Dance Rites is also a competition and my attitude toward this aspect is ambivalent. Yes, the world gets to see the beautiful and rare legacy left from Australia’s original inhabitants. To see an expressive form that has lasted for millennia in some regions and is being revived in others. These dancers hold the key to a relationship of longevity with country. The dances serve as the memory banks and manuals. Each seemingly pedestrian gesture holds the key to a wealth of intellectual knowledge. So it is hard for me to reconcile the importance of the dance performed in a competitive environment. How do you pit the solemnity of the desert ladies’ dances with the more extroverted delivery of the reclaimed groups? Both serve as vital community practices. The worst thing that could happen is that those communities with dances that are more subtle become showy in order to more adequately compete or cater to a western audience. It is my opinion that the original gravitas of intent should always supersede one particular form of entertainment.

I would be remiss if I didn’t mention two specific dance events I was invited to, the Campbelltown Arts Centre dance gathering F*** Art Lets Dance and the Ausdance NSW panel presentation Glance@Dance. In a nutshell both initiatives were instigated to ignite further action surrounding the state of dance in NSW. It is a widely known fact that arts funding each year is reduced and as funding bodies merge the art forms, dance is one of those that is hit hardest because it is subsumed into or competing with other arts.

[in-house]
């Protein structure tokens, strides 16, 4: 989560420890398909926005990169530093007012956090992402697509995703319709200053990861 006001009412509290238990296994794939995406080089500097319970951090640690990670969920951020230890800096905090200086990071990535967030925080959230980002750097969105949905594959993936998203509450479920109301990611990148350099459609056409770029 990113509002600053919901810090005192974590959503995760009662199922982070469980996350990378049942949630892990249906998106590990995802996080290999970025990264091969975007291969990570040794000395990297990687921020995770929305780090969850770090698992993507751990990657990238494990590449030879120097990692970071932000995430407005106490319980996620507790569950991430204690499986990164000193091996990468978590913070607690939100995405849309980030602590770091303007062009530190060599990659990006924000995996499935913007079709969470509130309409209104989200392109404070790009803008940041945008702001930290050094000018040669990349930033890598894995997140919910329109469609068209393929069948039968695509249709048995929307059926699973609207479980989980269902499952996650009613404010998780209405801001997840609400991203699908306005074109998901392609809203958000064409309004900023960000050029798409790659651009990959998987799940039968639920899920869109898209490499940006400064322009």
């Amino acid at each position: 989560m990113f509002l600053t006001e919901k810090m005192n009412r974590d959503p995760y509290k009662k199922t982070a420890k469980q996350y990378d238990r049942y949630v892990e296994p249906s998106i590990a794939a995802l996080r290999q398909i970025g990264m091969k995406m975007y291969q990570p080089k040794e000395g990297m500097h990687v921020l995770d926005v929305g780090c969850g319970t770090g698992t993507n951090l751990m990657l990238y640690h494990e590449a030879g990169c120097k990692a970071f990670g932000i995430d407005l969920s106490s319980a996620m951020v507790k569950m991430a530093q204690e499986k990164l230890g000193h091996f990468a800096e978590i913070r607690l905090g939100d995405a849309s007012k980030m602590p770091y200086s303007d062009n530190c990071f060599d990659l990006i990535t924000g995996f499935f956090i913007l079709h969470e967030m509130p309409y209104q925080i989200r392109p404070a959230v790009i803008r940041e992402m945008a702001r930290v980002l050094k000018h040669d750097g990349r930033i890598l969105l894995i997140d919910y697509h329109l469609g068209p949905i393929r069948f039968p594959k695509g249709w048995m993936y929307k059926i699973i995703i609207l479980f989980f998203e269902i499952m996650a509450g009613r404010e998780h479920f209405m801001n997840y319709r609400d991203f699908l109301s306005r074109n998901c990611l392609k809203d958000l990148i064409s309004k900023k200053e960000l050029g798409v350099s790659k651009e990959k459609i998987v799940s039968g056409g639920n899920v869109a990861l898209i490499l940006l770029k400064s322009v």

At Campbelltown Arts Centre we addressed a range of issues including identity and diversity and the avenues for development, with a focus toward a model for presentation. The theoretical inception of a festival taking place at Campbelltown to cater to risk-taking and innovation was workshopped.

At Ausdance we addressed much the same issues but the focus was placed on current attitudes and how we might act toward one another in the future. We acknowledged that funds were low but that a collegiate approach is needed rather than an aggressive competitive environment. I think these events came about because of the need to keep in touch with one another outside of the theatre foyers. The Ausdance Dance Awards were born out of the dancers picnic, a more impromptu event which positively affirmed the presence of the community and dance as a positive effect within and on our communities as a whole.

Maybe it’s as simple a start as that: bring back the dancers picnic.

See you in the New Year.